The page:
What does 1 John 5:7-8 mean?


Thanks for your question. First, let’s deal with a textual problem that is revealed when comparing the ESV and the KJV versions of 1 John 5:7-8:

1 John 5:7-8 (KJV) For there are three that bear record in heaven, the Father, the Word, and the Holy Ghost: and these three are one. And there are three that bear witness in earth, the Spirit, and the water, and the blood: and these three agree in one.

1 John 5:8 (ESV) For there are three that testify: the Spirit and the water and the blood; and these three agree.

Notice the difference? Why does the ESV version seem to be leaving out the KJV verse 7? Because this verse is not found in approximately 99% of the earliest Greek manuscripts. It was most likely added by a scribe at a later date. [1]

Now we can proceed to an understanding of the text itself. In the previous verses (1 John 5:1-5), John has established that the confession of Jesus’ incarnation is essential for overcoming the world. In a courtroom-type maneuver, John now moves on to defend the doctrine of the incarnation; that God literally came in the flesh. [2]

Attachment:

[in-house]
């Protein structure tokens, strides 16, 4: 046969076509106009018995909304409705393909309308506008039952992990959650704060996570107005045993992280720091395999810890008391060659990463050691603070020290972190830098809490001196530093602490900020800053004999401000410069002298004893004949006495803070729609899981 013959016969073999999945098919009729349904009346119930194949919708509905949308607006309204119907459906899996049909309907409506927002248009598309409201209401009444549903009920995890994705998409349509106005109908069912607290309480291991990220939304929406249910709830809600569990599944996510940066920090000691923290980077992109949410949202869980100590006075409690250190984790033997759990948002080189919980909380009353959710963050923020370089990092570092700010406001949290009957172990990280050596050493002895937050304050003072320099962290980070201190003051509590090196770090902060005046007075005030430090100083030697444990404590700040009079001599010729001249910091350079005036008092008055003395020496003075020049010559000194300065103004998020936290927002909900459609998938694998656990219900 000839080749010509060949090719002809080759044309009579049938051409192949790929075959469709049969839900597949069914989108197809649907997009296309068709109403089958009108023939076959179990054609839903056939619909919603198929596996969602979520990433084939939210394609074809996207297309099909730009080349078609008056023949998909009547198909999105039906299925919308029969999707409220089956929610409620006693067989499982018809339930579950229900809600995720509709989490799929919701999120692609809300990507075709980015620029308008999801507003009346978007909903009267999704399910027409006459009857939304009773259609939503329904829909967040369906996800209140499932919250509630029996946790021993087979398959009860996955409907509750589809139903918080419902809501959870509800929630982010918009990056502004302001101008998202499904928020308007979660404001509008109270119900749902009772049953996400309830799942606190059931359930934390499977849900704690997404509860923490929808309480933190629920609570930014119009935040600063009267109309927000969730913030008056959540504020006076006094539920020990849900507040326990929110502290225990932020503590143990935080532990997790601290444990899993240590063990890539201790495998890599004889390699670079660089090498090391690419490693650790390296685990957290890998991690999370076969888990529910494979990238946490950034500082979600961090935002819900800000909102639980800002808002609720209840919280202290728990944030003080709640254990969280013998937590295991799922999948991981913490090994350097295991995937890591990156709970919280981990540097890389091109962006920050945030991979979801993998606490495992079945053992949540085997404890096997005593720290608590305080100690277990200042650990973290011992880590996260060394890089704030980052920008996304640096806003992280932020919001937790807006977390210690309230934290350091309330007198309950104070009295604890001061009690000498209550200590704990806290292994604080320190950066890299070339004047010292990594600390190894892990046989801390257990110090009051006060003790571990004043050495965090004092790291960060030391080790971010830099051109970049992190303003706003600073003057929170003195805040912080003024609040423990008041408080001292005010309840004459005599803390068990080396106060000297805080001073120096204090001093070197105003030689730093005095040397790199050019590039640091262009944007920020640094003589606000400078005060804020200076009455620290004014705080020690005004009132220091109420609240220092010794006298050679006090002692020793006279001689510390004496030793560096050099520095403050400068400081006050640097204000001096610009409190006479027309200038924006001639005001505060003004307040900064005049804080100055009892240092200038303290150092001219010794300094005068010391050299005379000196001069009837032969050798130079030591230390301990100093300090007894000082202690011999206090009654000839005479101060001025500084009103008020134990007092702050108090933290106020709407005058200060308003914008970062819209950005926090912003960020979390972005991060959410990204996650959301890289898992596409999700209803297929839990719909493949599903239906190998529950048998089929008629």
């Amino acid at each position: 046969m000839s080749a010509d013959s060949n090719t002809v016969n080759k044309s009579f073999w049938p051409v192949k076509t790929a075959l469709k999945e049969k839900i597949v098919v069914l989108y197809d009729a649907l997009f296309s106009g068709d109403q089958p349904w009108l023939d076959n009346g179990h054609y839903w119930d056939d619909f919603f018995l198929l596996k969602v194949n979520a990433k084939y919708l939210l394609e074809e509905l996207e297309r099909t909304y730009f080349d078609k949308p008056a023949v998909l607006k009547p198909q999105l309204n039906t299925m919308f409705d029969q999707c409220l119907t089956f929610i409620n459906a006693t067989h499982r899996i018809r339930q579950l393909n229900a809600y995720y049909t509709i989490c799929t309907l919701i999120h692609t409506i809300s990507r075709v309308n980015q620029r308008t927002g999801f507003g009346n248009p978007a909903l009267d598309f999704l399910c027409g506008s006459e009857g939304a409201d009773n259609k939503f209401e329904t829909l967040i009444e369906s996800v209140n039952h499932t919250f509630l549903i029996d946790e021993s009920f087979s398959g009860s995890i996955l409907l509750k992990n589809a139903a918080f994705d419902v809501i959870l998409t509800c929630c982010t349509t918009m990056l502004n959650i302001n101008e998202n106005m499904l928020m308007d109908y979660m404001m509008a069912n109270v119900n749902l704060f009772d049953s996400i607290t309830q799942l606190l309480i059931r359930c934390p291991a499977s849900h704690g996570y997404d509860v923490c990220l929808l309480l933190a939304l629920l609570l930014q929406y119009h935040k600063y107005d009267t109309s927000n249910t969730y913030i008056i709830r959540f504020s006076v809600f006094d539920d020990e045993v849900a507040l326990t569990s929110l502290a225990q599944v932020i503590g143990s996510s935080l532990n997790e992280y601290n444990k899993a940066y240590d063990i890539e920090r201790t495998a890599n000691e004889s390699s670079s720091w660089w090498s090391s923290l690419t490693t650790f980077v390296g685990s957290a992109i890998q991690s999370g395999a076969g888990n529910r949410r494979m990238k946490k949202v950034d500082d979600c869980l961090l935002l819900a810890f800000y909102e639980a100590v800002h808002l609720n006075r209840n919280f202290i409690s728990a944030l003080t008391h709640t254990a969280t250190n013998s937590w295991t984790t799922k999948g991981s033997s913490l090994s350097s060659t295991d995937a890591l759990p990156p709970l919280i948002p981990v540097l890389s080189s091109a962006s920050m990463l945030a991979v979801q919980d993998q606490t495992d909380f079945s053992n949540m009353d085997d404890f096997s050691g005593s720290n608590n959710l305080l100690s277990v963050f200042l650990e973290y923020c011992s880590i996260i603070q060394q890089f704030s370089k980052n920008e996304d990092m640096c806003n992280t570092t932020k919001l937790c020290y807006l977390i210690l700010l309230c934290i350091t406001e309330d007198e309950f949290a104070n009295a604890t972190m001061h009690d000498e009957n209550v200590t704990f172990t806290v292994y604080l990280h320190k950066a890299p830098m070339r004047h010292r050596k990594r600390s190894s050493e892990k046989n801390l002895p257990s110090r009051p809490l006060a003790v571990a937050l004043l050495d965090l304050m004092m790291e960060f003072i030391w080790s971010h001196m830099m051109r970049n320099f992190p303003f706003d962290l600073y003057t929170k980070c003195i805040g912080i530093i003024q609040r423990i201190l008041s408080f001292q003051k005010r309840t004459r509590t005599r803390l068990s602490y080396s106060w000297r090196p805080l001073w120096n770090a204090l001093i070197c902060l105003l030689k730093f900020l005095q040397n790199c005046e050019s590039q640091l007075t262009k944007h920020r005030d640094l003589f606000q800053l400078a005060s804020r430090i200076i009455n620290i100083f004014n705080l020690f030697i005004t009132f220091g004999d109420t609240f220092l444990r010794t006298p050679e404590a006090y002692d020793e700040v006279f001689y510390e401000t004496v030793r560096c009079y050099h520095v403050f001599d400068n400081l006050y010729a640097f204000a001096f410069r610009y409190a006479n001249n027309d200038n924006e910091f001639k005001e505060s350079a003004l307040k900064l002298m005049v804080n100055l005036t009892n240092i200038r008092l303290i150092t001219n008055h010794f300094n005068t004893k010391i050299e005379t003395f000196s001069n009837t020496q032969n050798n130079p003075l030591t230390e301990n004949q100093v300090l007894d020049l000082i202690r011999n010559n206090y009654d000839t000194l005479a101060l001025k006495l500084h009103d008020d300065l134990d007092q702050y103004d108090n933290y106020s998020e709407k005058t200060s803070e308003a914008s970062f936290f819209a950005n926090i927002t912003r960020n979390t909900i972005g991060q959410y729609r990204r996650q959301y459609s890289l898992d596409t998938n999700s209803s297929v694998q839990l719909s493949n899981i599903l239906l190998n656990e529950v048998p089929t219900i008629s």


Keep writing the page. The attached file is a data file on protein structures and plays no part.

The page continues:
Notice that John uses the word "testify" and then mentions three witnesses: "the Spirit and the water and the blood." This is a courtroom argument, and it’s the argument of all arguments. He is saying the saints can absolutely know that they have eternal life (1 John 5:13). John is providing a "more sure word of testimony" (2 Pet 1:19) — the surest word, from God himself (cf. Heb. 6:13). As Moses wrote, "Only on the evidence of two witnesses or of three witnesses shall a charge be established" (Deut. 19:15; cf. Num. 35:30; Matt. 18:16; John 8:17; 2 Cor 13:1; Heb. 10:28). [3] Here John provides for us the three witnesses of the absolute truth, the whole truth and nothing but the truth. Each witness takes their turn on the witness stand to testify that Jesus lived and died and is the Savior of his people! They all agree in one.